Research Summary: Mental distress in orthodontic patients during the COVID-19 pandemic

A summary of:

Xiong X, Wu Y, Fang X et al. Mental distress in orthodontic patients during the coronavirus disease 2019 pandemic. American Journal of Orthodontics and Dentofacial Orthopedics. 2020. doi:10.1016/j.ajodo.2020.07.005

COVID-19 was declared a global pandemic on 11th March 2020. Orthodontic treatment was halted due to the risk of virus transmission. 48 orthodontists were invited to distribute an anonymous online survey; with 558 patient responses collected. The aim was to evaluate patients’ mental health, producing results and suggestions to guide orthodontists from other countries in similar situations: 

(1)   Communicate with patients routinely and directly during a lockdown

  • 38% of orthodontic patients experienced mental distress during the pandemic.
  • The first step in preventing this distress is for the orthodontist to get in touch with the patient directly to explain the situation. Patients who were informed of appointment suspension personally by their orthodontist showed less anxiety compared with those informed by official accounts, websites, or other patients.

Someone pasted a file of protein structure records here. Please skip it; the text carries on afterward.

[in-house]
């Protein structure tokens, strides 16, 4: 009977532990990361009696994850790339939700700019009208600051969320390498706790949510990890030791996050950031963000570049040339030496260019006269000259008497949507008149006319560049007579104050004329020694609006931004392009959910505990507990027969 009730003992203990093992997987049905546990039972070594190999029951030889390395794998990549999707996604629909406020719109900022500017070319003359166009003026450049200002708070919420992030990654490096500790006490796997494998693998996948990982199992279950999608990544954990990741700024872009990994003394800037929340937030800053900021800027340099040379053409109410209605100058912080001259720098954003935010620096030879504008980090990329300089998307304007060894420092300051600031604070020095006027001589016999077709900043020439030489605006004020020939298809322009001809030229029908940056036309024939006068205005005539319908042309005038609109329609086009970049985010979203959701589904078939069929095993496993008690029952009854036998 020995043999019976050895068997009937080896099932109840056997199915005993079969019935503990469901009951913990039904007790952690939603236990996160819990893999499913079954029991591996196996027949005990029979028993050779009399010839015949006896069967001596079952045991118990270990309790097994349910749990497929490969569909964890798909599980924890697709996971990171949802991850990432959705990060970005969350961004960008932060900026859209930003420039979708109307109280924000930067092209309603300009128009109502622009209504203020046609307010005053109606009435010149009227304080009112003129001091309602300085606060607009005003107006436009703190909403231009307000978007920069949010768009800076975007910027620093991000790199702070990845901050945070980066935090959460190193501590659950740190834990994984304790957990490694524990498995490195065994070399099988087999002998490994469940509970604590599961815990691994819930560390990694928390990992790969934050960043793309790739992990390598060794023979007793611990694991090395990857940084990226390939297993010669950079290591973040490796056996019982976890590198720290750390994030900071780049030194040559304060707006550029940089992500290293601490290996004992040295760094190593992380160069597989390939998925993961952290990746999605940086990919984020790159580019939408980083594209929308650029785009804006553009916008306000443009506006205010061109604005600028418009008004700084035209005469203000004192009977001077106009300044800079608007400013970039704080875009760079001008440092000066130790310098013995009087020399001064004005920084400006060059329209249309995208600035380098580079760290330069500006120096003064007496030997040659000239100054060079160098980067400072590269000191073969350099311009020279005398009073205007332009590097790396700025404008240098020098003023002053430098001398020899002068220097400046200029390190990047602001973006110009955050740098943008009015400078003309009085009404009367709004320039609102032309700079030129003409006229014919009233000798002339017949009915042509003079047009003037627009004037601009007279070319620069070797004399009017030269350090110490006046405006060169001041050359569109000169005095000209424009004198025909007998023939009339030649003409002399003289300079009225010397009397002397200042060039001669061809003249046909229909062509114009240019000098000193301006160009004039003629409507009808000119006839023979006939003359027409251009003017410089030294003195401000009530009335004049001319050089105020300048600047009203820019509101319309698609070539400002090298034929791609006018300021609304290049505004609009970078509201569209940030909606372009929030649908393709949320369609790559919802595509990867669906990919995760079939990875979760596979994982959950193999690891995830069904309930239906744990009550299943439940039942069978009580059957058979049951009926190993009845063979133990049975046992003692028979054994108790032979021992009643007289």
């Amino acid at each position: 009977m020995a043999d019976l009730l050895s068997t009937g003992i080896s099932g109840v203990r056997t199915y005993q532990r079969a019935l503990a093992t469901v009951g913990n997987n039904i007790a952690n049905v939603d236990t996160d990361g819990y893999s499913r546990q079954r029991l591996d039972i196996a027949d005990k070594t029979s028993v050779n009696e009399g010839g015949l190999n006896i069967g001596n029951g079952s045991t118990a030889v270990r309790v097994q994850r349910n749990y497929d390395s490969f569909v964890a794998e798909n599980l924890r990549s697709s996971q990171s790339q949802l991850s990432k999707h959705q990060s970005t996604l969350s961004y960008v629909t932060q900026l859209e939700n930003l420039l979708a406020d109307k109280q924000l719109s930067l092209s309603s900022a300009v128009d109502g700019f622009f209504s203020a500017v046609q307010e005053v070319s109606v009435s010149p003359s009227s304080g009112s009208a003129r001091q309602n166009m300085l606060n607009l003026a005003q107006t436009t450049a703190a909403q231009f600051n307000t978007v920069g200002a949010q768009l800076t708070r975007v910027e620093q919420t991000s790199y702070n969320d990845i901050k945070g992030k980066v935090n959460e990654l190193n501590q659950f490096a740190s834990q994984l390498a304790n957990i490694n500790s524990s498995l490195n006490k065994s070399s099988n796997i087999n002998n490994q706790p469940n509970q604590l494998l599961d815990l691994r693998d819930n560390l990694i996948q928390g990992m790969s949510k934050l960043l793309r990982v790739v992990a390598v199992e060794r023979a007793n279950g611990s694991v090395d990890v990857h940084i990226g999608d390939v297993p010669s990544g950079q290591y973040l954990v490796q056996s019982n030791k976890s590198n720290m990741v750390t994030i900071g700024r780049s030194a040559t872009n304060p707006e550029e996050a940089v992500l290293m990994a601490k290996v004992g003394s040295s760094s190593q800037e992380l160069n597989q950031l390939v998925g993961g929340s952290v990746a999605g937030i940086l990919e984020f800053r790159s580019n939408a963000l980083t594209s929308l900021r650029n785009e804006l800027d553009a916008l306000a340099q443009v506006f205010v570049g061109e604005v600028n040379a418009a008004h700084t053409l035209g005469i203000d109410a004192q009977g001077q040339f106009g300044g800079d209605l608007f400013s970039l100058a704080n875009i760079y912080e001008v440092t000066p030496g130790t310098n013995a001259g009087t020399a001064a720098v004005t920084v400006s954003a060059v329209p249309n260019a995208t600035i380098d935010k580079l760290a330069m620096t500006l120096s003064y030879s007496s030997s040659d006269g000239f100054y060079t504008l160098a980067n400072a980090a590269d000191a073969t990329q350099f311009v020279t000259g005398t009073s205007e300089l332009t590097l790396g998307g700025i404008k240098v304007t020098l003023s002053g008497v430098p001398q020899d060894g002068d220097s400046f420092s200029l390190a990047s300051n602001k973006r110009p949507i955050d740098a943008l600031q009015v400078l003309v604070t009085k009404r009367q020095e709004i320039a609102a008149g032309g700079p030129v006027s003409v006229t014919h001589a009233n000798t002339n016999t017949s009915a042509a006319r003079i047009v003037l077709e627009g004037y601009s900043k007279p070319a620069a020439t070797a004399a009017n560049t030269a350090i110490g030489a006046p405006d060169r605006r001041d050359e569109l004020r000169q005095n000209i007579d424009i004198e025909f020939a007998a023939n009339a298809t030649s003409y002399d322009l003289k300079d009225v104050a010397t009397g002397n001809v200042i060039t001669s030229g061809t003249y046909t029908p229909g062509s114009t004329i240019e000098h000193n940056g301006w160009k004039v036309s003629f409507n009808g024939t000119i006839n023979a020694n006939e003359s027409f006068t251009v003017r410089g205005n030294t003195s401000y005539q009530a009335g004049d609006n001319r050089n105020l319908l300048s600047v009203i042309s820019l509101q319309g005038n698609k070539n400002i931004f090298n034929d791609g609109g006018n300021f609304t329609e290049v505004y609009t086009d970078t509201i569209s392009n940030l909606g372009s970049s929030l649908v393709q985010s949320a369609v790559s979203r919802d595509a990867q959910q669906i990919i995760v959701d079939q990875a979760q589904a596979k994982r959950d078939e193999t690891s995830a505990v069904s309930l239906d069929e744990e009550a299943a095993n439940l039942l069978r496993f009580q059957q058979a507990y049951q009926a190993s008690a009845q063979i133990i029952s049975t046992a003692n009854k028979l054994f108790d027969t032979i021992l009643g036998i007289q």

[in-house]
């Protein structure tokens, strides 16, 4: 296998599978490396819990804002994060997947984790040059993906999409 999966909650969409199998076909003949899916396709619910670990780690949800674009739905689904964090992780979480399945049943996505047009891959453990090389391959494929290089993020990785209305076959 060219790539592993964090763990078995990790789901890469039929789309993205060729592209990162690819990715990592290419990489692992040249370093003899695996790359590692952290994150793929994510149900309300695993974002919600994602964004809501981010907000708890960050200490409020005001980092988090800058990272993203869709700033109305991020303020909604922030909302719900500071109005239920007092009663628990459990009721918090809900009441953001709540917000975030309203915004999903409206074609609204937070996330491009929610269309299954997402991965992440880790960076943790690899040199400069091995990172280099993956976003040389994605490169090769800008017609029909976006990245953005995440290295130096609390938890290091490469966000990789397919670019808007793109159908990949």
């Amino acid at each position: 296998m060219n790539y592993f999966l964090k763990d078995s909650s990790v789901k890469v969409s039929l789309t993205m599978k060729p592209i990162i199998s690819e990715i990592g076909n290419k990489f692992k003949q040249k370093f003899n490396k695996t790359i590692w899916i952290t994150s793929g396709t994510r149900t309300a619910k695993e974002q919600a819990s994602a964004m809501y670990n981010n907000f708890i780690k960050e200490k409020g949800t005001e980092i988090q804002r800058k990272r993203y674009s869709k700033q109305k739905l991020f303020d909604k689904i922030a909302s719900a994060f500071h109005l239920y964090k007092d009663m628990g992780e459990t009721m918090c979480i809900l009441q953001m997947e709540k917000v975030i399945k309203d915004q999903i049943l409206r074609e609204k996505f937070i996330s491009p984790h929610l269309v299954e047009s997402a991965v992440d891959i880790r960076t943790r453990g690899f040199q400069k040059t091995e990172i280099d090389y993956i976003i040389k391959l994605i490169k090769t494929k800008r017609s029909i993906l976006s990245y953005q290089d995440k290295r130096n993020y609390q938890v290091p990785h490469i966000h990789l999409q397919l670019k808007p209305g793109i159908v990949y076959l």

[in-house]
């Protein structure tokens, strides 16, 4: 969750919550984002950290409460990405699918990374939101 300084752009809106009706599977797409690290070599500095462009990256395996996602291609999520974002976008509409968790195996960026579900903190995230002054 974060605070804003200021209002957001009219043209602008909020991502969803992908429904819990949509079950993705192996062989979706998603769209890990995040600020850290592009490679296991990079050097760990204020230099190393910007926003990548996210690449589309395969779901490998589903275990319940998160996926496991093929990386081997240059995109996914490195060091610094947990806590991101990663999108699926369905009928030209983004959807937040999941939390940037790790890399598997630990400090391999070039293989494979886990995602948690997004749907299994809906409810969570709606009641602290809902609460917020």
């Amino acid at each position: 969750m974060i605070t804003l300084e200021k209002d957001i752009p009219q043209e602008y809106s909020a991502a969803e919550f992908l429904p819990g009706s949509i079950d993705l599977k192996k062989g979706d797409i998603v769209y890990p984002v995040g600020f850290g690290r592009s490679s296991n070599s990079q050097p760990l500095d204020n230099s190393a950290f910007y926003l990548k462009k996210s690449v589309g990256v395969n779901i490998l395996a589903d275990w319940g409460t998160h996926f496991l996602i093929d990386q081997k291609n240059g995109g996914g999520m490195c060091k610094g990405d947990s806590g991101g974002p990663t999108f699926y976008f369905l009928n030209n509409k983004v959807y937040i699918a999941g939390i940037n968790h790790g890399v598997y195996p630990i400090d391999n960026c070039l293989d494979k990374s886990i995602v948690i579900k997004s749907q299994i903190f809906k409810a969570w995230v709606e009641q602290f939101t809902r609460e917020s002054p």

• The frequency of contact from dentists was also associated with patients’ independence. (Independence refers to the ability to deal with orthodontic accidents and the initiative to communicate with the dentist).

(2)   Give priority of communication to more vulnerable groups 

  • Females and patients in the epicentre and rural areas were more likely to have mental distress about treatment outcomes.
  • This may be to do with income disparities, transport difficulties and their response to stressors and risk factors.
  • Therefore, additional attention could be given to these patients. 

(3)   Utilise “teledentistry” to give remote instructions to patients

  • Orthodontists should use “teledentistry” to give patients home care oral hygiene practices and emergency handling via telephones or the internet.

(4)   Consider aligners instead of labial fixed appliances and distribute enough sets of aligners during the early stage of a lockdown

  • Patients with invisible appliances felt less anxiety about the duration of treatment than those with fixed lingual appliances.
  • This may be because the aesthetics are better and clear aligners are less affected by orthodontic emergencies and missed appointments if patients have got enough sets.

Prolonged treatment delay, due to extensive lockdown periods, may have an impact on gingival health and white spot lesion development. Further research may be conducted to evaluate the longer-term impact of a lockdown on the mental and oral health of orthodontic patients and explore the exact reasons for lingual appliances’ positive impact on mental health.

Sumaya Al-Attar

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